NEW DELHI: Mumbai’s service tax department froze several accounts of cash-strapped Air India and Kingfisher on Thursday, as both airlines owed it crores of rupees which was collected from passengers but not paid to the exchequer. This is the second time in less than a month that Kingfisher has had its accounts blocked for non-payment of service tax dues.
AI owes the department Rs 150 crore, while Kingfisher has to pay up Rs 70 crore.”We have frozen 11 accounts of AI and 10 of Kingfisher for defaulting on service tax payments over the past five days,” agency reports quoted S K Solanki, commissioner of service tax (zone 1, Mumbai commissionerate ) of the Central Board of Excise and Customs, as saying. Solanki said the two airlines have defaulted on payment though they had collected service tax from their customers.
The action was taken after the airlines failed to clear the dues in “sufficient time” given to them. While Kingfisher had to pay for April-September period , AI has to cough up dues for April-August . Solanki pointed out that Kingfisher’s accounts were frozen for two days in November too and the order was reversed only after the airline promised to deposit the dues in three instalments.
S K Solanki, commissioner of service tax (zone 1, Mumbai commissionerate) of the Central Board of Excise and Customs pointed out that Kingfisher’s accounts were frozen for two days in November too and the order was reversed after the airline promised to deposit the dues in three instalments.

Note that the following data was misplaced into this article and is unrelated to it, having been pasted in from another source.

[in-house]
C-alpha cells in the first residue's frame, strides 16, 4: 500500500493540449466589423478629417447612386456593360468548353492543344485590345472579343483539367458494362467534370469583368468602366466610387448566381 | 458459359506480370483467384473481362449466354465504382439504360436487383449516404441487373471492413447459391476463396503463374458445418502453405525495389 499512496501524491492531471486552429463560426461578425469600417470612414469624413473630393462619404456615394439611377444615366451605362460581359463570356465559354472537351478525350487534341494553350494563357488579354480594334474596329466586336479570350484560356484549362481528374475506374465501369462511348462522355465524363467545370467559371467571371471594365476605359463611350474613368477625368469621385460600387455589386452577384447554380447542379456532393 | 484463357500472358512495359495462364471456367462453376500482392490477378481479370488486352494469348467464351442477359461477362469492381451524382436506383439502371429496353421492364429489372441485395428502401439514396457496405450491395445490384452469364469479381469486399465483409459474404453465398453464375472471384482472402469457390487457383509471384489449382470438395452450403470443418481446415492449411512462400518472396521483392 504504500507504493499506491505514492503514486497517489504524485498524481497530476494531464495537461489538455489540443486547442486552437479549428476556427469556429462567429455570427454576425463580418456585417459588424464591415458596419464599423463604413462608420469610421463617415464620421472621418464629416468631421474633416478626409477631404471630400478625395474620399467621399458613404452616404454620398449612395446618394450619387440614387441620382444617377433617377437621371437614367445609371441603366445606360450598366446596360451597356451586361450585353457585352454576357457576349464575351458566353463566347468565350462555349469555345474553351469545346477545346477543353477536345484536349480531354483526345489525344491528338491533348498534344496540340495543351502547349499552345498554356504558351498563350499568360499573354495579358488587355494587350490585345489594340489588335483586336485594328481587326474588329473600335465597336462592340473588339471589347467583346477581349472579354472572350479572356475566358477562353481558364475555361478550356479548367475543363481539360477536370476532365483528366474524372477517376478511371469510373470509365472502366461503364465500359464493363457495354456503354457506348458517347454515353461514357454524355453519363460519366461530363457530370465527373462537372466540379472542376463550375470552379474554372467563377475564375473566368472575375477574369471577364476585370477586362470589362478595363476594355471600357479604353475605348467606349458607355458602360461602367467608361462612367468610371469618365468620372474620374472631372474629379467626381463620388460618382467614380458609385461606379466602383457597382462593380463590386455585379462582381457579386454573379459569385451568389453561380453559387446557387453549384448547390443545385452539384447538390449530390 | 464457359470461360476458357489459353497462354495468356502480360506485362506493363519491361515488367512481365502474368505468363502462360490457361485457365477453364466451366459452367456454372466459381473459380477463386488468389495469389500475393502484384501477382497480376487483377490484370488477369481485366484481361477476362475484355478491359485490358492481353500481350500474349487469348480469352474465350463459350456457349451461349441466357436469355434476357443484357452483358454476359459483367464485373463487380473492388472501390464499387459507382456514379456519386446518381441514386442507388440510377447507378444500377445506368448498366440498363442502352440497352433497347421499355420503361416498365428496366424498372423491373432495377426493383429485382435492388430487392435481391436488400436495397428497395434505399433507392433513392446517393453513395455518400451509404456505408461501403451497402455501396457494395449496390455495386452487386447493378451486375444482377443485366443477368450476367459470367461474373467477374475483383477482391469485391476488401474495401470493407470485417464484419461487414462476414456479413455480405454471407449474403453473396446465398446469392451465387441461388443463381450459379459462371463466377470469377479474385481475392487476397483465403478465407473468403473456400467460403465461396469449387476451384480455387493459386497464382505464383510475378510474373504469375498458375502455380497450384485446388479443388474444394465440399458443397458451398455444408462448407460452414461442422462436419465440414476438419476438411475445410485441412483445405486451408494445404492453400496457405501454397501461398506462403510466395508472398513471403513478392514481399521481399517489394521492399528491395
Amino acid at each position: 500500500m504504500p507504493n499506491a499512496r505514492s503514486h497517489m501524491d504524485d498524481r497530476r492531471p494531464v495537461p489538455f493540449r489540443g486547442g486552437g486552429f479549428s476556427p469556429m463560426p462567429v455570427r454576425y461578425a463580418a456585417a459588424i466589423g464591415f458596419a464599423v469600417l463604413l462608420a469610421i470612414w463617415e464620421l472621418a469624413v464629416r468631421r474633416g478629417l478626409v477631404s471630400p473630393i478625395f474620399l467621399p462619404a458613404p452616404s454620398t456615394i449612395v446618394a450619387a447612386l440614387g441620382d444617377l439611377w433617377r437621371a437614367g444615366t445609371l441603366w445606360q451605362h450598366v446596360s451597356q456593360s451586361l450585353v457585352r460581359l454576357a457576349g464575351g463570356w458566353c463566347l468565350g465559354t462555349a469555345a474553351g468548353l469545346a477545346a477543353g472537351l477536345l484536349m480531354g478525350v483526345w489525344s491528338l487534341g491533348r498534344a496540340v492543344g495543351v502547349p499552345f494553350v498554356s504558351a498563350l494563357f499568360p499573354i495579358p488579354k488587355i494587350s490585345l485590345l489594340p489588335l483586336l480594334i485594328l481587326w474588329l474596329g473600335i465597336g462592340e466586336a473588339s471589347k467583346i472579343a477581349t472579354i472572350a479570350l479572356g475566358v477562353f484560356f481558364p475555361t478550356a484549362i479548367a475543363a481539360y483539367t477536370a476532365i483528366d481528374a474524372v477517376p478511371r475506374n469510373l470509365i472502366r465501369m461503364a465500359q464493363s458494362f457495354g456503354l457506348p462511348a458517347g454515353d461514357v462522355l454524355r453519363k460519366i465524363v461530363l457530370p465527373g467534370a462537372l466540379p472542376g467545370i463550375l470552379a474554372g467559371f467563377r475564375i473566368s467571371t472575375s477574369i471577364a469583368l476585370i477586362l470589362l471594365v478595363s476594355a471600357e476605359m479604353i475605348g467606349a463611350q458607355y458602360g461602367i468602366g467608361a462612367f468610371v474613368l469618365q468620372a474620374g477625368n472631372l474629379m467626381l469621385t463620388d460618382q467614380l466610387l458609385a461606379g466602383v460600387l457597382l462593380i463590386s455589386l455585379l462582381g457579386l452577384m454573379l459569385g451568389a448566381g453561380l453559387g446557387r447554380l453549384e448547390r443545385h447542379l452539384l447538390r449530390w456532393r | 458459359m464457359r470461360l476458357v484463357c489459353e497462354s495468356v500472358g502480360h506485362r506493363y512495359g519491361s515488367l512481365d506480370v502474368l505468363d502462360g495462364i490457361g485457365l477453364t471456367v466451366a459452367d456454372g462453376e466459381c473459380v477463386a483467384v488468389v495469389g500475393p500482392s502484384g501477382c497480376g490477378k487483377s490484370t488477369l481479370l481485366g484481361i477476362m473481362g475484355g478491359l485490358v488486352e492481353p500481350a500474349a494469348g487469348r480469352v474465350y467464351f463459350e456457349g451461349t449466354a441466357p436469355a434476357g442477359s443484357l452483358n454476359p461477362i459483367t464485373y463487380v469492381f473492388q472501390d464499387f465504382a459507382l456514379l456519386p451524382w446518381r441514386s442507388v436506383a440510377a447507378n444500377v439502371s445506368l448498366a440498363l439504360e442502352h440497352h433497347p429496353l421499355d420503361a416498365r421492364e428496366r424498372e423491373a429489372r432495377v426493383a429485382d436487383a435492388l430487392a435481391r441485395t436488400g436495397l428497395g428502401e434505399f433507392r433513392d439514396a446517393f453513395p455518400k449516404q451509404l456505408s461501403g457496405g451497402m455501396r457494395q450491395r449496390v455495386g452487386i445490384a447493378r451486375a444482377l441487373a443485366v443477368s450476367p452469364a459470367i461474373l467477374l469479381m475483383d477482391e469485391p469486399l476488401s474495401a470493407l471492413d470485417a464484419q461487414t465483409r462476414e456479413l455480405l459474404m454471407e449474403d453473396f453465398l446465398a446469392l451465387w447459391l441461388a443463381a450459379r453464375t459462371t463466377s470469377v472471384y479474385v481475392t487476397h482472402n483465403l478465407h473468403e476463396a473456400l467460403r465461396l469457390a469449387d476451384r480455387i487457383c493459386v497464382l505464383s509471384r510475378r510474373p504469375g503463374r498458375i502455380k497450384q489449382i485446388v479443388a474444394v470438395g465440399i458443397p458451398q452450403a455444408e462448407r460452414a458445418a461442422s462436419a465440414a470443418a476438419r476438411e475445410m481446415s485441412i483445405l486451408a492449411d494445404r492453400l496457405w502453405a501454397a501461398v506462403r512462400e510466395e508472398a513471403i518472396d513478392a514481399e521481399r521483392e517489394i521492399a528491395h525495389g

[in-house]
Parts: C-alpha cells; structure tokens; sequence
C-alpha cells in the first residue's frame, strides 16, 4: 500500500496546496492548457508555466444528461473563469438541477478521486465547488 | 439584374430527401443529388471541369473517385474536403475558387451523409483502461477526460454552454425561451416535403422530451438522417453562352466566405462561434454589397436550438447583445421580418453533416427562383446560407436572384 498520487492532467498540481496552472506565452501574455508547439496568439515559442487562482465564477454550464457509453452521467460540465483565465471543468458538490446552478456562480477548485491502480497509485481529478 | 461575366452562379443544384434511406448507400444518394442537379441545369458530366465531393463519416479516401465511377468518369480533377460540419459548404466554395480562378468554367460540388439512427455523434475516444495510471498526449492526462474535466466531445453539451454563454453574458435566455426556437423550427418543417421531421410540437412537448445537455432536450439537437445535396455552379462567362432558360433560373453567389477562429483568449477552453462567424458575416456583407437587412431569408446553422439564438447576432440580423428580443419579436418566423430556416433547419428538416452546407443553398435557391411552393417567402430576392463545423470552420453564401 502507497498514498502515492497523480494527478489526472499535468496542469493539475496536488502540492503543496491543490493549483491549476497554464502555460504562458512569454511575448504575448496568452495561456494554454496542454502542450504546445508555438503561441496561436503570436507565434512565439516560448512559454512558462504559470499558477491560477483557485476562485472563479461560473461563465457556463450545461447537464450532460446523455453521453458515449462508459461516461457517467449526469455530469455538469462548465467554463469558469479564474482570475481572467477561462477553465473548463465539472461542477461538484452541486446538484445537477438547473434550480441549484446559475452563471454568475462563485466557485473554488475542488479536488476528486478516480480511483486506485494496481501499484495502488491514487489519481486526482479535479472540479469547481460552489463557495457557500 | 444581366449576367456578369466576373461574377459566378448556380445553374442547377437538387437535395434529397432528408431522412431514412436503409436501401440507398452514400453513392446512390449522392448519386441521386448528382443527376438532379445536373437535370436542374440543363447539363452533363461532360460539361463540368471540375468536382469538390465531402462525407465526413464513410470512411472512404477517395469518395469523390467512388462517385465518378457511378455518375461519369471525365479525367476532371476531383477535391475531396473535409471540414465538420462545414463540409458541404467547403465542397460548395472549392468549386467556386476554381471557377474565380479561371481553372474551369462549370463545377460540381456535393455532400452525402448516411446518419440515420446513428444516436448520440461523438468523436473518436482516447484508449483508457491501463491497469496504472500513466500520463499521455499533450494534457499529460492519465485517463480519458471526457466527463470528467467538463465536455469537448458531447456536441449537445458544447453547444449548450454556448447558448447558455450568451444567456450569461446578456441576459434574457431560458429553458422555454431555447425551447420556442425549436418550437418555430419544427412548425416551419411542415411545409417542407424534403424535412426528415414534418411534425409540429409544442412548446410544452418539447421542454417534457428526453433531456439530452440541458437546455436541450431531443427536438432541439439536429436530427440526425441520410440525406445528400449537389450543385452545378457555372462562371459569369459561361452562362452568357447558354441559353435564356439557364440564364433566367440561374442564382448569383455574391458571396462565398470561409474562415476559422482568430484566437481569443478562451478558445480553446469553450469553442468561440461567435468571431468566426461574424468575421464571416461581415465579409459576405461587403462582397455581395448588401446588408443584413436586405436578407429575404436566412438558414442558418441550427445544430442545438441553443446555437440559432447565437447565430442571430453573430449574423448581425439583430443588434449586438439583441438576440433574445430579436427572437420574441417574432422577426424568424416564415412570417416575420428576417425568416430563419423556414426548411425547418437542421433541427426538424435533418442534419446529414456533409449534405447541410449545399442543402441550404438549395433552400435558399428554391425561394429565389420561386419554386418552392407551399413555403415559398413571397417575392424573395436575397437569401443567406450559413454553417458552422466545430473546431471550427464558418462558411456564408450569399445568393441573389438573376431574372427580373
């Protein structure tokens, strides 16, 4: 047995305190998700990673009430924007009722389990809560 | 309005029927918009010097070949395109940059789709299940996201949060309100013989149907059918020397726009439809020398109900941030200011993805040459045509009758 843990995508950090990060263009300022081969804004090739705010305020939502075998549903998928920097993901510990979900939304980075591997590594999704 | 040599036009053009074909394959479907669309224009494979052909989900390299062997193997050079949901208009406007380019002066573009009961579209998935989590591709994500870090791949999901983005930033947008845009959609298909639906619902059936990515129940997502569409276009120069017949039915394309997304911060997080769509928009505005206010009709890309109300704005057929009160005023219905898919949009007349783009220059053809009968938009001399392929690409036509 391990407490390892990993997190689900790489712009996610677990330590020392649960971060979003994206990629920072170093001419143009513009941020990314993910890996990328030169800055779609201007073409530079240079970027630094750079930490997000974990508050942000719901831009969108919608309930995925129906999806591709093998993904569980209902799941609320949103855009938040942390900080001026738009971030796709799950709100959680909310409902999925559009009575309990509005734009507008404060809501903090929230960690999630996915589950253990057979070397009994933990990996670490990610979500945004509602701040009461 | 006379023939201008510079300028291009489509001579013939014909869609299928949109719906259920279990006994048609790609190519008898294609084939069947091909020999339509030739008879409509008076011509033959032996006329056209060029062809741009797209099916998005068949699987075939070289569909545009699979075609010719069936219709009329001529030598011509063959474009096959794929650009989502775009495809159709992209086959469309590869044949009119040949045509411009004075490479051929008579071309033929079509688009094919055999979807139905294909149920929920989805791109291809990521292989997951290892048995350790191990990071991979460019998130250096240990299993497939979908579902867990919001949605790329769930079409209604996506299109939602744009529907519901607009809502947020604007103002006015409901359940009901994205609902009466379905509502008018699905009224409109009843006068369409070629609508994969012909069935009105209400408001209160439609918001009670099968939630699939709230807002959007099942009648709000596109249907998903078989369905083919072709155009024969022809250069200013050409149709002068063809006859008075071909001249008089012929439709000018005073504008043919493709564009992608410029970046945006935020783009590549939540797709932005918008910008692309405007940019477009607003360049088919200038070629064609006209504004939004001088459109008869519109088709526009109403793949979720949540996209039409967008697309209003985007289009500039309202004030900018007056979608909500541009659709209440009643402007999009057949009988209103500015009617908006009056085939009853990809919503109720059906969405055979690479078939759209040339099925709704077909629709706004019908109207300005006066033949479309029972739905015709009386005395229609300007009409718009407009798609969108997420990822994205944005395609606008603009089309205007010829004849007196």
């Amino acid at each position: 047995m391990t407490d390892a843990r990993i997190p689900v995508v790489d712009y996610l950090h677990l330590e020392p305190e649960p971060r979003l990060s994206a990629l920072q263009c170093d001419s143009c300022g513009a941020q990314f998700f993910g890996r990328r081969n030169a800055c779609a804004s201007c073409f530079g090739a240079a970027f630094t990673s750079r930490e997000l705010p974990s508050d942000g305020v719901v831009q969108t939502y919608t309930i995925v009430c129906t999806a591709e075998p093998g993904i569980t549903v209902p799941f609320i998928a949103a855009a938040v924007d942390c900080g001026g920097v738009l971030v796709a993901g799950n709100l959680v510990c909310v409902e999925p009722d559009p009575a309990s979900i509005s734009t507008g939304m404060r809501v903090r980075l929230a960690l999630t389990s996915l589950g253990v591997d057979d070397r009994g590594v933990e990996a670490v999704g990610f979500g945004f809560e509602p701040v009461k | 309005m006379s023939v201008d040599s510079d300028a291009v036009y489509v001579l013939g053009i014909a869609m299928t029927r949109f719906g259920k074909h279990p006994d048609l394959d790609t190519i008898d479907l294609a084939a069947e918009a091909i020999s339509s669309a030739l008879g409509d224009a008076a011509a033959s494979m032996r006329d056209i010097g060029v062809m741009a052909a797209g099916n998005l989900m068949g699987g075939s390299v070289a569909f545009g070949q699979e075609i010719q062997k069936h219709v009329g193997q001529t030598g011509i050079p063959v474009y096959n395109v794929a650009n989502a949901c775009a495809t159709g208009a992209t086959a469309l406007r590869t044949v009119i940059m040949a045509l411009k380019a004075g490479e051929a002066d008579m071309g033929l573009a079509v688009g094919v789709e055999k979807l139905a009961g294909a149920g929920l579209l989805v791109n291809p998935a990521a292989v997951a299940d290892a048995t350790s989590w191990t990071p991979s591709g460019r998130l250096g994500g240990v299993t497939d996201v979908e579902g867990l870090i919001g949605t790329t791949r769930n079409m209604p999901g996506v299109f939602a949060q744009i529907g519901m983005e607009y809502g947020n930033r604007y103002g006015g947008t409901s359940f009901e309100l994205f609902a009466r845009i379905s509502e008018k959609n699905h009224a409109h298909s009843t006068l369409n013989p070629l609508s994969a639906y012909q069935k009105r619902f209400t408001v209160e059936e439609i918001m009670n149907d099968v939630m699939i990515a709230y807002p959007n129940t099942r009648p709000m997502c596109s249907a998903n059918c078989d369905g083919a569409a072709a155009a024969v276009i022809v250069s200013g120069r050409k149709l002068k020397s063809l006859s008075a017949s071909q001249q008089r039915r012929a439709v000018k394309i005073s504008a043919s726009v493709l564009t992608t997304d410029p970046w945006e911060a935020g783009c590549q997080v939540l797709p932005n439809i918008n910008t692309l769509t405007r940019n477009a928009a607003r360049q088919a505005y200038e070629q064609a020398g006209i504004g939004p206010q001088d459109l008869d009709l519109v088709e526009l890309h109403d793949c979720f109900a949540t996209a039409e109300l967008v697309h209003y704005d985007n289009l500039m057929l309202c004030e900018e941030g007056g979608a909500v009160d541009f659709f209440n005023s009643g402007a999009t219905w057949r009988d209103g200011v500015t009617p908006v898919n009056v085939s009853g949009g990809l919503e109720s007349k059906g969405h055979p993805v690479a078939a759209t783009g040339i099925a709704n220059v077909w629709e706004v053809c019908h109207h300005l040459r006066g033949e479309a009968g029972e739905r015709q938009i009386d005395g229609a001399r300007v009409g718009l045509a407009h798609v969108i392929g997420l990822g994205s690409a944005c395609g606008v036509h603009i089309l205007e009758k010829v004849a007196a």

“AI’s financial condition is well known. AI has to pay dues to a number of agencies and even our employees,” said a senior AI official. “We are making a part payment to service tax and hope that the accounts will be unblocked soon.” Kingfisher’s spokesperson declined comment on the latest setback. Apart from service tax, Kingfisher is also accused of deducting tax at source from payments made to vendors and employees but not depositing it with the government. Airports Authority of India and Kingfisher pilots have brought up the issue with the airline after queries from the income tax department.
Both AI and Kingfisher owe hundreds of crores to airport operators as well, but being a PSU, the aviation ministry – which controls airports – has not allowed airport operators to put AI on cash-and-carry. Kingfisher, however, now pays on a daily basis in Mumbai and Delhi to operate the severely truncated schedule of flights this winter. A senior aviation ministry official said: “The DGCA is doing a financial audit of airlines to check if the cash crunch is affecting safety, with airlines not being able to spend the required amount on maintenance or spares of aircraft needed for safe operations. ” – TOI